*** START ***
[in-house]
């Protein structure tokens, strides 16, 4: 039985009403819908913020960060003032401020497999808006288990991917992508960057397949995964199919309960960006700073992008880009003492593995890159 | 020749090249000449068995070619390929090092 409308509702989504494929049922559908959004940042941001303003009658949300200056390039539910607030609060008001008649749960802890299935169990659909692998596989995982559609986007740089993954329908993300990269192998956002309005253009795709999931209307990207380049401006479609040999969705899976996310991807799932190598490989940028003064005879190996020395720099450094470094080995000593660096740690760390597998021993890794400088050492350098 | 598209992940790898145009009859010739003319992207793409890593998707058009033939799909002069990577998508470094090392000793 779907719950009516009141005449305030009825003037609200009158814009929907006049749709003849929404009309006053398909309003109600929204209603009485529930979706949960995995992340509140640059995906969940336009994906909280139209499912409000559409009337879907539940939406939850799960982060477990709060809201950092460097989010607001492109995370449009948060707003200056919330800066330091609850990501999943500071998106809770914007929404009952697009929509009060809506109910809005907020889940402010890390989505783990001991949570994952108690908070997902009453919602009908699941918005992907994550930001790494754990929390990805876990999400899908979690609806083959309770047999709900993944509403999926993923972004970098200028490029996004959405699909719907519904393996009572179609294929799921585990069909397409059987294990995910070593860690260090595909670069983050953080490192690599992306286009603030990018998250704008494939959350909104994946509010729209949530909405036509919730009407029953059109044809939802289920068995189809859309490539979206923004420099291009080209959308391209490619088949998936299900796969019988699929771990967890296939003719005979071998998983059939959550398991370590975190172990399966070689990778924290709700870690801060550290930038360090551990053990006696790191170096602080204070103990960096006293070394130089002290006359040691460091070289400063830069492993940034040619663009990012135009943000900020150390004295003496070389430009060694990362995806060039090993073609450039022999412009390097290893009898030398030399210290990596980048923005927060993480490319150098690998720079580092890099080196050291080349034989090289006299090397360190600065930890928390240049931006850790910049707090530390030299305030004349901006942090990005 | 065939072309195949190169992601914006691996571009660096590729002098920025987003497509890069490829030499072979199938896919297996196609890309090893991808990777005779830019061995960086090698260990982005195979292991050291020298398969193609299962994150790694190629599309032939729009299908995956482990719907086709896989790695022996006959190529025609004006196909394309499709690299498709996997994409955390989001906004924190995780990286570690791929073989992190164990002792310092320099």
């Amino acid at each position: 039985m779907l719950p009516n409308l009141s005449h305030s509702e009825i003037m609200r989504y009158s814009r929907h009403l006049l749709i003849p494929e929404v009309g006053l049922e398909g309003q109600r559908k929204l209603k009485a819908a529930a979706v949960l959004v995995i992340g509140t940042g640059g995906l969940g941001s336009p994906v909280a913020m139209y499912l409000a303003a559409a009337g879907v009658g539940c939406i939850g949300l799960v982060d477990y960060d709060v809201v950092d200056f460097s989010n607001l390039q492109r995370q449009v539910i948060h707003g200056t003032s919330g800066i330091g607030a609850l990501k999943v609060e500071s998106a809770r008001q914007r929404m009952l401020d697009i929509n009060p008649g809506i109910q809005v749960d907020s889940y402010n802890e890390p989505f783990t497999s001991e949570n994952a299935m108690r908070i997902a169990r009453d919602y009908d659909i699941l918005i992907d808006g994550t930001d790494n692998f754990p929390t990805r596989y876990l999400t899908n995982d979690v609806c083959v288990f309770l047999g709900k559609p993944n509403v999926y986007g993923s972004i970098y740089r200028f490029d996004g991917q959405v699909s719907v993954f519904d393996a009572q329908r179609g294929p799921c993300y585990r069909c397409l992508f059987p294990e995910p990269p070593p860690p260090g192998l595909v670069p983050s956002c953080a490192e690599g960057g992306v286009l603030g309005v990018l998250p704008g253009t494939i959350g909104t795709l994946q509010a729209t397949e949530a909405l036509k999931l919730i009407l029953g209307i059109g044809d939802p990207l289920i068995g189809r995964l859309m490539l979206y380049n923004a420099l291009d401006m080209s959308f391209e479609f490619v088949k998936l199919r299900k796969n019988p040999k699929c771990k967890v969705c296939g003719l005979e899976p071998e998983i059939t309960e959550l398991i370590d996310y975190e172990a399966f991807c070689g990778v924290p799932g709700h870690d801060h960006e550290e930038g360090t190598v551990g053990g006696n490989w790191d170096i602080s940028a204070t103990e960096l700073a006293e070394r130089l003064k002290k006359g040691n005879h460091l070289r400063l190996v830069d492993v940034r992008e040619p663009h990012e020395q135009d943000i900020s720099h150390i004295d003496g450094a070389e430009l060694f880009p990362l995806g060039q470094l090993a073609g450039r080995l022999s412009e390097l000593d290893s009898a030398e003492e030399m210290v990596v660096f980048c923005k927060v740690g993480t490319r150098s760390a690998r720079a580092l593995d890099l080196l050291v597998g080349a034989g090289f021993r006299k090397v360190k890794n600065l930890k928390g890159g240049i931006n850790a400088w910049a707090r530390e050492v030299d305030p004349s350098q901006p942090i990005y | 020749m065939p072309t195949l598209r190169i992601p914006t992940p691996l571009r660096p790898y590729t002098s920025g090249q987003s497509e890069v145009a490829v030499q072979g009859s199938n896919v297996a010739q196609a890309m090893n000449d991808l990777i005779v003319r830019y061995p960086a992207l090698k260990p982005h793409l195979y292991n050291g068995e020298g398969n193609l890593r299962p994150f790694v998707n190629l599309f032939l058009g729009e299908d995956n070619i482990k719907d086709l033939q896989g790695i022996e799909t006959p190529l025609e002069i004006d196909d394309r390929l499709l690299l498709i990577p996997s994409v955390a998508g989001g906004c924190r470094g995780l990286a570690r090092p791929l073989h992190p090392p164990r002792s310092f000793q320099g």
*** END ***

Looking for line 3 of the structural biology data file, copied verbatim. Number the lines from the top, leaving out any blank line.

């Amino acid at each position: 039985m779907l719950p009516n409308l009141s005449h305030s509702e009825i003037m609200r989504y009158s814009r929907h009403l006049l749709i003849p494929e929404v009309g006053l049922e398909g309003q109600r559908k929204l209603k009485a819908a529930a979706v949960l959004v995995i992340g509140t940042g640059g995906l969940g941001s336009p994906v909280a913020m139209y499912l409000a303003a559409a009337g879907v009658g539940c939406i939850g949300l799960v982060d477990y960060d709060v809201v950092d200056f460097s989010n607001l390039q492109r995370q449009v539910i948060h707003g200056t003032s919330g800066i330091g607030a609850l990501k999943v609060e500071s998106a809770r008001q914007r929404m009952l401020d697009i929509n009060p008649g809506i109910q809005v749960d907020s889940y402010n802890e890390p989505f783990t497999s001991e949570n994952a299935m108690r908070i997902a169990r009453d919602y009908d659909i699941l918005i992907d808006g994550t930001d790494n692998f754990p929390t990805r596989y876990l999400t899908n995982d979690v609806c083959v288990f309770l047999g709900k559609p993944n509403v999926y986007g993923s972004i970098y740089r200028f490029d996004g991917q959405v699909s719907v993954f519904d393996a009572q329908r179609g294929p799921c993300y585990r069909c397409l992508f059987p294990e995910p990269p070593p860690p260090g192998l595909v670069p983050s956002c953080a490192e690599g960057g992306v286009l603030g309005v990018l998250p704008g253009t494939i959350g909104t795709l994946q509010a729209t397949e949530a909405l036509k999931l919730i009407l029953g209307i059109g044809d939802p990207l289920i068995g189809r995964l859309m490539l979206y380049n923004a420099l291009d401006m080209s959308f391209e479609f490619v088949k998936l199919r299900k796969n019988p040999k699929c771990k967890v969705c296939g003719l005979e899976p071998e998983i059939t309960e959550l398991i370590d996310y975190e172990a399966f991807c070689g990778v924290p799932g709700h870690d801060h960006e550290e930038g360090t190598v551990g053990g006696n490989w790191d170096i602080s940028a204070t103990e960096l700073a006293e070394r130089l003064k002290k006359g040691n005879h460091l070289r400063l190996v830069d492993v940034r992008e040619p663009h990012e020395q135009d943000i900020s720099h150390i004295d003496g450094a070389e430009l060694f880009p990362l995806g060039q470094l090993a073609g450039r080995l022999s412009e390097l000593d290893s009898a030398e003492e030399m210290v990596v660096f980048c923005k927060v740690g993480t490319r150098s760390a690998r720079a580092l593995d890099l080196l050291v597998g080349a034989g090289f021993r006299k090397v360190k890794n600065l930890k928390g890159g240049i931006n850790a400088w910049a707090r530390e050492v030299d305030p004349s350098q901006p942090i990005y | 020749m065939p072309t195949l598209r190169i992601p914006t992940p691996l571009r660096p790898y590729t002098s920025g090249q987003s497509e890069v145009a490829v030499q072979g009859s199938n896919v297996a010739q196609a890309m090893n000449d991808l990777i005779v003319r830019y061995p960086a992207l090698k260990p982005h793409l195979y292991n050291g068995e020298g398969n193609l890593r299962p994150f790694v998707n190629l599309f032939l058009g729009e299908d995956n070619i482990k719907d086709l033939q896989g790695i022996e799909t006959p190529l025609e002069i004006d196909d394309r390929l499709l690299l498709i990577p996997s994409v955390a998508g989001g906004c924190r470094g995780l990286a570690r090092p791929l073989h992190p090392p164990r002792s310092f000793q320099g």